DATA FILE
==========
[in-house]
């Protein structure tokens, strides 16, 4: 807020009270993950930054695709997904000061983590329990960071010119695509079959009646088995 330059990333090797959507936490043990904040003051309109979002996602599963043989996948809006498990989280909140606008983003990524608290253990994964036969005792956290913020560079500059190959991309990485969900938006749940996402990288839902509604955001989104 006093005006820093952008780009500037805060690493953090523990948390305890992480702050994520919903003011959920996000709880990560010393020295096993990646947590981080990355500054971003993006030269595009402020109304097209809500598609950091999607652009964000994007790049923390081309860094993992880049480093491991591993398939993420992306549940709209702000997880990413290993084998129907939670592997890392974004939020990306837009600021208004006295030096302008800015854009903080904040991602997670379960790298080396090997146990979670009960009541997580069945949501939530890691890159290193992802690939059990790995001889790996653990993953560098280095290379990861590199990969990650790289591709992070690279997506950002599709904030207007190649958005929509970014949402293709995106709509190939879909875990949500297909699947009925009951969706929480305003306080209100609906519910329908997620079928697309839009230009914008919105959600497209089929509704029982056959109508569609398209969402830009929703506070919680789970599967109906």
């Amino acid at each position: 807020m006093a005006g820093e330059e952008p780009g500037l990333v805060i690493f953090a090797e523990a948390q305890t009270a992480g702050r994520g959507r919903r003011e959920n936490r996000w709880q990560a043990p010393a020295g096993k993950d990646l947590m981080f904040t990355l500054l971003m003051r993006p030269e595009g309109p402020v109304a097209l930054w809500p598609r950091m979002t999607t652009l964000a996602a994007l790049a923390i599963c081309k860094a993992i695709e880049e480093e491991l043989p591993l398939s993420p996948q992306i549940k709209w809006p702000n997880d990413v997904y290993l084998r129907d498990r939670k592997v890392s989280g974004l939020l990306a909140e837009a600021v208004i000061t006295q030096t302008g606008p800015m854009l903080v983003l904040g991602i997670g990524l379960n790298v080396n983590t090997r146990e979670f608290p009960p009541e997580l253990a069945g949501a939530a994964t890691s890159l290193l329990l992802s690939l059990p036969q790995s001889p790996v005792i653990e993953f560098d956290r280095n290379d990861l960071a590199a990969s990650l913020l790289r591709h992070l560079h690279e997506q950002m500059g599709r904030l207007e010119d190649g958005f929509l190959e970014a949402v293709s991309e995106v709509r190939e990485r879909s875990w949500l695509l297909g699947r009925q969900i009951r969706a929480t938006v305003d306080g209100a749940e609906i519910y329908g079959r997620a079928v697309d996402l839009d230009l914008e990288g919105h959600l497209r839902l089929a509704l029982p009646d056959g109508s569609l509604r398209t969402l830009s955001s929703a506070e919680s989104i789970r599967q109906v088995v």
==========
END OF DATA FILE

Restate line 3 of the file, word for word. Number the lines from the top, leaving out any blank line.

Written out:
């Amino acid at each position: 807020m006093a005006g820093e330059e952008p780009g500037l990333v805060i690493f953090a090797e523990a948390q305890t009270a992480g702050r994520g959507r919903r003011e959920n936490r996000w709880q990560a043990p010393a020295g096993k993950d990646l947590m981080f904040t990355l500054l971003m003051r993006p030269e595009g309109p402020v109304a097209l930054w809500p598609r950091m979002t999607t652009l964000a996602a994007l790049a923390i599963c081309k860094a993992i695709e880049e480093e491991l043989p591993l398939s993420p996948q992306i549940k709209w809006p702000n997880d990413v997904y290993l084998r129907d498990r939670k592997v890392s989280g974004l939020l990306a909140e837009a600021v208004i000061t006295q030096t302008g606008p800015m854009l903080v983003l904040g991602i997670g990524l379960n790298v080396n983590t090997r146990e979670f608290p009960p009541e997580l253990a069945g949501a939530a994964t890691s890159l290193l329990l992802s690939l059990p036969q790995s001889p790996v005792i653990e993953f560098d956290r280095n290379d990861l960071a590199a990969s990650l913020l790289r591709h992070l560079h690279e997506q950002m500059g599709r904030l207007e010119d190649g958005f929509l190959e970014a949402v293709s991309e995106v709509r190939e990485r879909s875990w949500l695509l297909g699947r009925q969900i009951r969706a929480t938006v305003d306080g209100a749940e609906i519910y329908g079959r997620a079928v697309d996402l839009d230009l914008e990288g919105h959600l497209r839902l089929a509704l029982p009646d056959g109508s569609l509604r398209t969402l830009s955001s929703a506070e919680s989104i789970r599967q109906v088995v």